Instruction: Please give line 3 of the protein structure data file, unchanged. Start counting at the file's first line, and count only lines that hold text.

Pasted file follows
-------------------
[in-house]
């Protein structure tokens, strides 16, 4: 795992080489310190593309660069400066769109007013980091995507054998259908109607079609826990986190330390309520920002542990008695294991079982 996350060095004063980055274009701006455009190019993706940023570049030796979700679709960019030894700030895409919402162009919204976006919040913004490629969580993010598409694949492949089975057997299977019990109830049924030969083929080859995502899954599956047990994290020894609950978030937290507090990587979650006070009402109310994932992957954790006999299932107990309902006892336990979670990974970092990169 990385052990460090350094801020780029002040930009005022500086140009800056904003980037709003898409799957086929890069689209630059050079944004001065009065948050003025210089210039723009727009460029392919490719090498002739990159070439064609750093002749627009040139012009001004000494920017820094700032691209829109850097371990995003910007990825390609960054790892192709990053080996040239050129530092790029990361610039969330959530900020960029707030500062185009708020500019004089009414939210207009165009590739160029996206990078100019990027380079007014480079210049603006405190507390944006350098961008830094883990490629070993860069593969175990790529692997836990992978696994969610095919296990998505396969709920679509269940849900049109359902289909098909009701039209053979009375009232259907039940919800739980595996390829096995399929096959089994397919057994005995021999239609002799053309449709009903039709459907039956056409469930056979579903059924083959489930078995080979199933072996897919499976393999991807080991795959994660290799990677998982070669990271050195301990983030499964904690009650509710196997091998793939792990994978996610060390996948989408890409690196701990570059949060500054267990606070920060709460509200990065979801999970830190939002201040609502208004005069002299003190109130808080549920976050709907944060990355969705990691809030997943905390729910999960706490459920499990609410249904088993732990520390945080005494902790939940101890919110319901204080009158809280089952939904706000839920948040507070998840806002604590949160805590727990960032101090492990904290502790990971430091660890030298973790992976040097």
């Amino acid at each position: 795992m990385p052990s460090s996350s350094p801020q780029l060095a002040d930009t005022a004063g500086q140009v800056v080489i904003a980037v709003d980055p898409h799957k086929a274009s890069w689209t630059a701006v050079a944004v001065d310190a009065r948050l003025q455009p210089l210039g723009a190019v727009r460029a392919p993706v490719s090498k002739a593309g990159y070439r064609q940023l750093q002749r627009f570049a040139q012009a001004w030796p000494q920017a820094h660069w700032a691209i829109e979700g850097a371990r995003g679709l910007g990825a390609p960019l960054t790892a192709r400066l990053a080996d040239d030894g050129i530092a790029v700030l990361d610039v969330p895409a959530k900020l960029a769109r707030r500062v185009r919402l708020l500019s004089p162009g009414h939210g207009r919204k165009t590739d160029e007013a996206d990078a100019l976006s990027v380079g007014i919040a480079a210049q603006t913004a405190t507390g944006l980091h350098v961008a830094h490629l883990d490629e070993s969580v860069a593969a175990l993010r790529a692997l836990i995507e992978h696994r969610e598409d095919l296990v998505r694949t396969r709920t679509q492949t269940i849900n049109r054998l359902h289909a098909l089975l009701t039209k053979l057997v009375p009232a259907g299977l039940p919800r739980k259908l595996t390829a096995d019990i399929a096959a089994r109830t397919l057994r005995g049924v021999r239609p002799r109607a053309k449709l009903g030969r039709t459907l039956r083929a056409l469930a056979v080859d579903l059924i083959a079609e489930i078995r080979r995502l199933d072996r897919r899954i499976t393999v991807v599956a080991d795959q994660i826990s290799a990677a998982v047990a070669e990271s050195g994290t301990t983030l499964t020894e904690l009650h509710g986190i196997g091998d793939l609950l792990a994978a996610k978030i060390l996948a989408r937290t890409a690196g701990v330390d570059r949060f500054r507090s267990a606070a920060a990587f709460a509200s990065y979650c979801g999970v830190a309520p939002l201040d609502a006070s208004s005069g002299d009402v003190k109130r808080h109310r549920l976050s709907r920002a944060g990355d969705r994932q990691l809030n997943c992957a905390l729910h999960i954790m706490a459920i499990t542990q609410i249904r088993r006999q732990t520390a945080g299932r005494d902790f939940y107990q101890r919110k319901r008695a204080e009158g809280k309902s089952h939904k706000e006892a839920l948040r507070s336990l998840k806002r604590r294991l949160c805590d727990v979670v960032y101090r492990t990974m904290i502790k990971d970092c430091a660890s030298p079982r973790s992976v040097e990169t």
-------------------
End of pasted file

């Amino acid at each position: 795992m990385p052990s460090s996350s350094p801020q780029l060095a002040d930009t005022a004063g500086q140009v800056v080489i904003a980037v709003d980055p898409h799957k086929a274009s890069w689209t630059a701006v050079a944004v001065d310190a009065r948050l003025q455009p210089l210039g723009a190019v727009r460029a392919p993706v490719s090498k002739a593309g990159y070439r064609q940023l750093q002749r627009f570049a040139q012009a001004w030796p000494q920017a820094h660069w700032a691209i829109e979700g850097a371990r995003g679709l910007g990825a390609p960019l960054t790892a192709r400066l990053a080996d040239d030894g050129i530092a790029v700030l990361d610039v969330p895409a959530k900020l960029a769109r707030r500062v185009r919402l708020l500019s004089p162009g009414h939210g207009r919204k165009t590739d160029e007013a996206d990078a100019l976006s990027v380079g007014i919040a480079a210049q603006t913004a405190t507390g944006l980091h350098v961008a830094h490629l883990d490629e070993s969580v860069a593969a175990l993010r790529a692997l836990i995507e992978h696994r969610e598409d095919l296990v998505r694949t396969r709920t679509q492949t269940i849900n049109r054998l359902h289909a098909l089975l009701t039209k053979l057997v009375p009232a259907g299977l039940p919800r739980k259908l595996t390829a096995d019990i399929a096959a089994r109830t397919l057994r005995g049924v021999r239609p002799r109607a053309k449709l009903g030969r039709t459907l039956r083929a056409l469930a056979v080859d579903l059924i083959a079609e489930i078995r080979r995502l199933d072996r897919r899954i499976t393999v991807v599956a080991d795959q994660i826990s290799a990677a998982v047990a070669e990271s050195g994290t301990t983030l499964t020894e904690l009650h509710g986190i196997g091998d793939l609950l792990a994978a996610k978030i060390l996948a989408r937290t890409a690196g701990v330390d570059r949060f500054r507090s267990a606070a920060a990587f709460a509200s990065y979650c979801g999970v830190a309520p939002l201040d609502a006070s208004s005069g002299d009402v003190k109130r808080h109310r549920l976050s709907r920002a944060g990355d969705r994932q990691l809030n997943c992957a905390l729910h999960i954790m706490a459920i499990t542990q609410i249904r088993r006999q732990t520390a945080g299932r005494d902790f939940y107990q101890r919110k319901r008695a204080e009158g809280k309902s089952h939904k706000e006892a839920l948040r507070s336990l998840k806002r604590r294991l949160c805590d727990v979670v960032y101090r492990t990974m904290i502790k990971d970092c430091a660890s030298p079982r973790s992976v040097e990169t």